Pretrial hearing finds Papua treason suspects shown warrants day after arrest

Source – December 4, 2019
Abdul Fickar Hadjar prepares to give testimony at pretrial hearing – December 4, 2019 (Suara)
Abdul Fickar Hadjar prepares to give testimony at pretrial hearing – December 4, 2019 (Suara)

Adi Briantika – A pretrial hearing in a case of alleged treason by six Papuan political prisoners heard testimony from the plaintiffs on Wednesday December 4. The lawyers for the plaintiffs took the opportunity to present an expert witness.

Trisakti University Criminal Law lecturer Abdul Fickar Hadjar, who appeared as the expert witness, responded in general terms to questions from the plaintiffs’ lawyer, the defendant (the Metro Jaya regional police criminal detective directorate) and the presiding judge at the South Jakarta District Court, Agus Widodo.

A number of issues were highlighted such as alleged irregularities during the arrests, the raid and searches and the indictment of the suspects. The plaintiffs argued that these were illegal. The lawyer representing the six suspects, Oky Wiratama Siagian, asked whether the arrests were carried out in accordance with the Criminal Procedural Code (KUHAP).

Hadjar testified that arrests are part of coercive measures – an authority afforded to investigators, prosecutors and courts. He said that the arrests fall under the jurisdiction of procedural law, meaning that there are procedures which must be followed.

“When the investigators or police investigators made the arrests, were they furnished with warrants? Were the subjects of the arrests based on sufficient evidence? That’s a legality issue”, said Hadjar during his testimony at the court.

According to Hadjar, it is required by law, in this case the police, that they must have an arrest warrant.

If they do not have an arrest warrant, there are exceptions in the case of the arrest of people caught in the act. “But if they’re not caught in the act, in the case of an arrest because of a report, then criminal investigators must be furnished with a warrant”, said Hadjar.

Siagian emphasised the issue of the arrest process because they allege that it was illegal. They alleged that the six suspects were presented with arrest warrants the day after they were arrested.

The suspects charged with alleged makar (treason, subversion, rebellion) are Paulus Suryanta Ginting (39), Anes Tabuni alias Dano Anes Tabuni (31), Charles Kossay (26), Ambrosius Mulait (25), Isay Wenda (25) and Arina Elopere alias Wenebita Gwijangge (20).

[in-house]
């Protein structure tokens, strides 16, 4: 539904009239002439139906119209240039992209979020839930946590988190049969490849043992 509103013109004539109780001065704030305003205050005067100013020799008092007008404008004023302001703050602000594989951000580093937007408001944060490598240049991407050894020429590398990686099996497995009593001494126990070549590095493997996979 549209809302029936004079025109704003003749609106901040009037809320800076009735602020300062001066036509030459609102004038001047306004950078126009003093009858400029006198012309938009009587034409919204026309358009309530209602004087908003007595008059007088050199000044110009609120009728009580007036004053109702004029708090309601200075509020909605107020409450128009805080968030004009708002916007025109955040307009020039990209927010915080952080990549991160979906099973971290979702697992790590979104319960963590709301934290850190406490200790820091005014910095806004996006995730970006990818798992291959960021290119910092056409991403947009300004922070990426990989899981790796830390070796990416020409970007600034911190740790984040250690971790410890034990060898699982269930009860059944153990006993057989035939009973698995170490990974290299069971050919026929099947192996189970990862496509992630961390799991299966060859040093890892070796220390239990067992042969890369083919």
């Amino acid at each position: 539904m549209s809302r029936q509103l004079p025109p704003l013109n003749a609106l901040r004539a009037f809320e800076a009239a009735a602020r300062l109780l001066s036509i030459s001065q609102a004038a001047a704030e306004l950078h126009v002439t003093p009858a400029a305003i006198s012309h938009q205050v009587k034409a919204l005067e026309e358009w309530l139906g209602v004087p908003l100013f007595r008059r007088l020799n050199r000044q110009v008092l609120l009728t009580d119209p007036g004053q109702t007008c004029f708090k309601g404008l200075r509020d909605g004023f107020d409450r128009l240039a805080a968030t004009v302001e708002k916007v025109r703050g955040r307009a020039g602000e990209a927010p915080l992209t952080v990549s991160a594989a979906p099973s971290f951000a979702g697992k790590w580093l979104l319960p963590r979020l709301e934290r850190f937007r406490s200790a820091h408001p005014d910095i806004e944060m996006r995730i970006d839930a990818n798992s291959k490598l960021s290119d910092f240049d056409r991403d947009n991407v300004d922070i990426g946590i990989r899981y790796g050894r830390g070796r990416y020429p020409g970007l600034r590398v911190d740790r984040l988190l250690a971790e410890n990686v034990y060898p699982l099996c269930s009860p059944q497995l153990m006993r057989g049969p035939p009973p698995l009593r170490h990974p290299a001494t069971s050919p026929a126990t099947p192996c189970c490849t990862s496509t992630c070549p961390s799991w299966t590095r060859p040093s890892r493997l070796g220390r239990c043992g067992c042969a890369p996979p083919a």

Indonesian People’s Front for West Papua (FRI-WP) spokesperson Ginting who was arrested on August 30 was provided with an arrest warrant on August 31. The warrant, which was designated Number: SP.Kap/1720/VIII/2019/ditreskrimum, was dated August 30, 2019.

Kossay and Tabuni also received arrest warrants on Augusts 31, but were likewise arrested on August 30. Kossay’s warrant which was designated Number: SP.Kap/1721/VIII/2019/ditreskrimum, was dated August 30. Tabuni’s warrant, which was designated Number: SP.Kap/1722/VIII/2019/ditreskrimum, was also dated August 30.

Mulait and Wenda received arrest warrants on September 1 but were arrested on August 31. Mulait’s warrant designated Number: SP.Kap/1719/VIII/2019/ditreskrimum was dated August 30 and Wenda’s warrant designated Number: SP.Kap/1739/VIII/2019/ditreskrimum was also dated August 30.

Elopere and Gwijangge were never provided with arrest warrants.

In addition to this, according to Siagian, arrest warrants must be based on sufficient preliminary evidence as regulated under Article 17 of the KUHAP. Then, a person can only be declared a suspect (charged) after they have been legally and appropriately summoned as a witness twice in succession, in accordance with Article 19 Paragraph (2) of the KUHAP.

Meanwhile the lawyer for the defendant, Assistant Superintendent Nova Irone Surentu, asked about the authority of criminal investigators in arresting suspects. Hadjar explained that there are two different situations, namely arrests made with an arrest warrant or arrests when a crime is in process. “These two situations provide authority to criminal investigators to make an arrest, but still the essence is the legal basis”, replied Hadjar.

The suspects are alleged to have committed makar because they flew the Morning Star independence flag in front of the State Palace on August 28 during a rally opposing racism against indigenous Papuans. ( – Hukum)

[Translated by James Balowski. The original title of the article was “Sidang Tapol Papua, Ahli Jelaskan Soal Legalitas Penangkapan – Tirto.ID”.]